Because most blueberry varieties are not well adapted to heavy upland soils, most soils will require considerable amendment with organic matter if plants are to thrive. Compost application and/or the use of cover crops in the year prior to planting will increase soil organic matter. Sawdust or peat moss also should be worked into the planting hole, replacing about one-half of the original soil with the organic material. After watering in and applying the fertilizer, mulch the plants heavily along the length of the row with about 4 inches of rotted sawdust or other organic matter. Avoid using green sawdust since it may burn the tender green stems and will compete with the plant for nitrogen.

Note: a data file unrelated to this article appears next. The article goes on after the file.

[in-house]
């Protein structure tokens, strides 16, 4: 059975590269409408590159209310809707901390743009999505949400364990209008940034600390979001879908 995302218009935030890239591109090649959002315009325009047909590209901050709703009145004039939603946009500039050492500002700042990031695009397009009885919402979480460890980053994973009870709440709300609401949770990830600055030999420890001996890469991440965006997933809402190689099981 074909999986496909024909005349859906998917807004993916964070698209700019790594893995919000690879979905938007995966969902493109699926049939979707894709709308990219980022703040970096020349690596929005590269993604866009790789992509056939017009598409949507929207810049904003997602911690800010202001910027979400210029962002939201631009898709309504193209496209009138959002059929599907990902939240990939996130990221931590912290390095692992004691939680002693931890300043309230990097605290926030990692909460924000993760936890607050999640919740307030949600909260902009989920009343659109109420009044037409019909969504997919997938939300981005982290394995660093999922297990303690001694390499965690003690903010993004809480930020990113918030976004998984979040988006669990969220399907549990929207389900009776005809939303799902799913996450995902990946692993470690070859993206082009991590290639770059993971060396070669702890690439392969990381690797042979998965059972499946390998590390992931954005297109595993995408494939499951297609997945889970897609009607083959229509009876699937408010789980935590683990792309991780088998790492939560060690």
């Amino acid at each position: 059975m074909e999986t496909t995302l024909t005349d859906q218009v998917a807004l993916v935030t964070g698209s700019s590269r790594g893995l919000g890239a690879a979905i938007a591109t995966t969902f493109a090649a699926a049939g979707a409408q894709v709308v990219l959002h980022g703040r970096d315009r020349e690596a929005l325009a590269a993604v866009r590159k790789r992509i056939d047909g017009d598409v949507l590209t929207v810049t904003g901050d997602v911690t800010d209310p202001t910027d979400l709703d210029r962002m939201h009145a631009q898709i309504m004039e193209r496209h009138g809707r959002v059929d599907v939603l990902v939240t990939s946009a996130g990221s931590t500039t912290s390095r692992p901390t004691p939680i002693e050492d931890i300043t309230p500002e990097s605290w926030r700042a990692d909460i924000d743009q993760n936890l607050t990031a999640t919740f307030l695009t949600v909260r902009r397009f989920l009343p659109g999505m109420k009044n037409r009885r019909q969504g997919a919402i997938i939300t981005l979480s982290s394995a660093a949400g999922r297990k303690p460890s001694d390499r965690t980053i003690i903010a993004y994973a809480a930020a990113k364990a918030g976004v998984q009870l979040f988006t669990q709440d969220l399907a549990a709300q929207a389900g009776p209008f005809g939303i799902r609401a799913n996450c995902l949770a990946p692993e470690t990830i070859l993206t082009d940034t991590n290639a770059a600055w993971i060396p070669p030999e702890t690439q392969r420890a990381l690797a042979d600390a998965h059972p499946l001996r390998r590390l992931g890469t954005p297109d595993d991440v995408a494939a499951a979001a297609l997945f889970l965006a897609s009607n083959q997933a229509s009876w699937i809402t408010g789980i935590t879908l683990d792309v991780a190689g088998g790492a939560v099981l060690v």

Immediately after planting, prune back 50 to 60 percent of the wood. Remove the flowers from two-year-old plants completely so the plant will become well established. Sacrificing this small amount of fruit is well worth the dividend of establishing a planting that will fruit for 50 years or more if well maintained! Some of the crop also should be removed the following year to encourage sound establishment.
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